The Federal Emergency Management Agency in the United States is notifying consumers, particularly in Alaska, of the “substantial damage” issue that they could encounter when making claims through the National Flood Insurance Program (NFIP).
Alaska experienced flooding this spring, and a major disaster declaration was made June 25. FEMA said in a statement this week that many property owners affected by the flooding could run into the substantial damage issue.
Substantial damage is the specific term that applies to a damaged structure in a Special Flood Hazard Area – or floodplain – for which the total cost of repairs is 50% or more of the structure’s market value before the disaster occurred, regardless of the cause of damage, according to FEMA.
The decision about whether a structure is substantially damaged is made at a local government level, generally by a building official or floodplain manager.
For communities that participate in the NFIP, substantial damage are usually required by local floodplain management ordinances, which must be in place for residents of a community to purchase flood insurance, according to FEMA.
Once a determination on the percentage of damage is made, local officials then share that information with the property owners if their structure is substantially damaged.
According to FEMA. if a building in a floodplain is determined to be substantially damaged, it must be brought into compliance with local floodplain management regulations:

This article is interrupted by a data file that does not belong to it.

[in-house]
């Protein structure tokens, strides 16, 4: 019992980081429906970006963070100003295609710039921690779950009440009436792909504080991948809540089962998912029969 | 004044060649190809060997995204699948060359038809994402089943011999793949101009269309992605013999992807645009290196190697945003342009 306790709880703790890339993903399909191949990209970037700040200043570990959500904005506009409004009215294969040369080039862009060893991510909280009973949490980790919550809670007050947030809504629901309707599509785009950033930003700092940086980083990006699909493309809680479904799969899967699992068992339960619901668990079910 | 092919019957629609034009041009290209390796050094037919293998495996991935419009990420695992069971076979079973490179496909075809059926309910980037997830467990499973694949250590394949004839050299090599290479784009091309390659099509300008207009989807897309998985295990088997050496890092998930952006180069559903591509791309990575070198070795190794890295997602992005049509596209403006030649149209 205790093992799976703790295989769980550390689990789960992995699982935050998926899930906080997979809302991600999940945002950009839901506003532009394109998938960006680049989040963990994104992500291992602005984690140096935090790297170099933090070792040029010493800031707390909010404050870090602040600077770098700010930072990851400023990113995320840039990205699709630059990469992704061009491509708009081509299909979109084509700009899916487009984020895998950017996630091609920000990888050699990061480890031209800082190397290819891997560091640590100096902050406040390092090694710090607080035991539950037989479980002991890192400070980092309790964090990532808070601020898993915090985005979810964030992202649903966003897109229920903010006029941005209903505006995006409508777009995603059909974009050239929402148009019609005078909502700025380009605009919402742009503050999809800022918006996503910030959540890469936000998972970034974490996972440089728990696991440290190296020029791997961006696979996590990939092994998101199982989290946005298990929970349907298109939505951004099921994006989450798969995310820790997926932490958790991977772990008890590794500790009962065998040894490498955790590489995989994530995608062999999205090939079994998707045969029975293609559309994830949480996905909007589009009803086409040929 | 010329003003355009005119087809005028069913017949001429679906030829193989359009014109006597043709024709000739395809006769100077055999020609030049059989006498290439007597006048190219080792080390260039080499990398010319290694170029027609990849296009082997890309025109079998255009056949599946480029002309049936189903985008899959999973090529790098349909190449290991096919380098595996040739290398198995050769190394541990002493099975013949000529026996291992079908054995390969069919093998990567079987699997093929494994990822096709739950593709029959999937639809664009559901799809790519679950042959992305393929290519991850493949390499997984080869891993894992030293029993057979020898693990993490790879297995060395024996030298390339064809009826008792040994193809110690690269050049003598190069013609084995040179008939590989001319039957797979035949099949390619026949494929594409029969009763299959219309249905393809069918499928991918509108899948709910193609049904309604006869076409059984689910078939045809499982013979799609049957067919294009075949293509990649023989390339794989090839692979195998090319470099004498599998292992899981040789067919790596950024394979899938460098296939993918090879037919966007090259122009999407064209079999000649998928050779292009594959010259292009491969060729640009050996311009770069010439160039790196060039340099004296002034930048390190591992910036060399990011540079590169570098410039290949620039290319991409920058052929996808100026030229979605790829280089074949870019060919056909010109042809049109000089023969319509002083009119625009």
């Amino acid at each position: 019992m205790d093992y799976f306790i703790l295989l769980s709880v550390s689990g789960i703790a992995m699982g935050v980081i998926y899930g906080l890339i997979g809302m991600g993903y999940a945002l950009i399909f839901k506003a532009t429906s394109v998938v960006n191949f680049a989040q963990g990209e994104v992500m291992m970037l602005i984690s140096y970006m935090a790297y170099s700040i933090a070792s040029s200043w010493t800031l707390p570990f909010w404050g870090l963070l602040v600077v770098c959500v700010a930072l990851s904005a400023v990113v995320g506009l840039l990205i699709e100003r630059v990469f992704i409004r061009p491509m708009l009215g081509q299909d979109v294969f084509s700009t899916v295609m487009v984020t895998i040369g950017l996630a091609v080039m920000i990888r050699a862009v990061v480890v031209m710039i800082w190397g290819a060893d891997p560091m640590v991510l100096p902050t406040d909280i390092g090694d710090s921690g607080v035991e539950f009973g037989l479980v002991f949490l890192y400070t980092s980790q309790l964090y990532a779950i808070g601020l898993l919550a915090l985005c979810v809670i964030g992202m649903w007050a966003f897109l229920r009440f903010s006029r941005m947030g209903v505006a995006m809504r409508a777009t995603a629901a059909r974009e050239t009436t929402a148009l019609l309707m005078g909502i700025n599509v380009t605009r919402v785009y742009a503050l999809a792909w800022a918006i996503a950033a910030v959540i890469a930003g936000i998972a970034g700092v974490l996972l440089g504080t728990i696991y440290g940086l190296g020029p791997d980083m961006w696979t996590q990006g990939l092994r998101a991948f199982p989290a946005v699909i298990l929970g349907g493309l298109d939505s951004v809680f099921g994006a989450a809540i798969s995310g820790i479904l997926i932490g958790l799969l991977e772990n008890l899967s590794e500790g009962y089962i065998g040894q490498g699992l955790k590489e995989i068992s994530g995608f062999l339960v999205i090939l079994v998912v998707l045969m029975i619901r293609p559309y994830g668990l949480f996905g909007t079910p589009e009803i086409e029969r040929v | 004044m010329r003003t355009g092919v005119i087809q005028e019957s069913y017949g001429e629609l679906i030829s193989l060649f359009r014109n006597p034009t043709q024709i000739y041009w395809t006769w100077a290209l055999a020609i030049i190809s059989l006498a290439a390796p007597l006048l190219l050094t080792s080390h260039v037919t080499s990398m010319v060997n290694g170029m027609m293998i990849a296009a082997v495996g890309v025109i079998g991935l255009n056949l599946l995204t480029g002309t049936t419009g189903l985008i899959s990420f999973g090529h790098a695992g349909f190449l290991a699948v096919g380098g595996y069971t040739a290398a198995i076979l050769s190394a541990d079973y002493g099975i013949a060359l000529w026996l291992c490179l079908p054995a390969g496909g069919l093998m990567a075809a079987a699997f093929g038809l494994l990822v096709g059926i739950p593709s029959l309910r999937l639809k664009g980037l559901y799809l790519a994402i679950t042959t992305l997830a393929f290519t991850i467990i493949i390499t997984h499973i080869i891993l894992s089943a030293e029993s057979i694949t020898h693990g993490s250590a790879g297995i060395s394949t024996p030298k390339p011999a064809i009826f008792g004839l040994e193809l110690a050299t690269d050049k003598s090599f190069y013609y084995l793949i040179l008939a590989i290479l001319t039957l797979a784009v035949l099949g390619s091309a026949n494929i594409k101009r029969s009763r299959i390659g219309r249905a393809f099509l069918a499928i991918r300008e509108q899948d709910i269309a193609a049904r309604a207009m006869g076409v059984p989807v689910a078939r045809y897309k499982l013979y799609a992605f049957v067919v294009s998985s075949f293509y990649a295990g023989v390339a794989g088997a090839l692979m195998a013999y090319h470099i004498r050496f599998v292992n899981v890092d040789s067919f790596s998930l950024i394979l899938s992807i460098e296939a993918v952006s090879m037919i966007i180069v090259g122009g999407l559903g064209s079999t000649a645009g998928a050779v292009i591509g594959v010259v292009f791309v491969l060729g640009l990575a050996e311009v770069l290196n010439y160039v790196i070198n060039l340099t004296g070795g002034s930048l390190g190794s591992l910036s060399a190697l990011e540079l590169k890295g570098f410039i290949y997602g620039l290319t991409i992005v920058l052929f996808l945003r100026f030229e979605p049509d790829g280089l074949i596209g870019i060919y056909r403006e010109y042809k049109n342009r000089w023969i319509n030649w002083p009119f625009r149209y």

Owners who decide to rebuild may need to elevate their structures, or change them in some other way to comply with those local floodplain regulations and avoid future flood losses.
Owners of non-residential structures may be allowed to flood proof their buildings instead of elevating.
Property owners who have a flood insurance policy and a substantially damaged building in a Special Flood Hazard Area may be able to use additional funds from their flood insurance policy (up to $30,000) to help defray the costs of elevating, relocating or demolishing a structure.
Photo: July 24, 2013 -- Two AmeriCorps members remove debris by hand from a flood damaged house in Galena, Alaska. Even when power tools are available, much of the disaster recovery work is done by hand. (Credit: Ed Edahl/FEMA)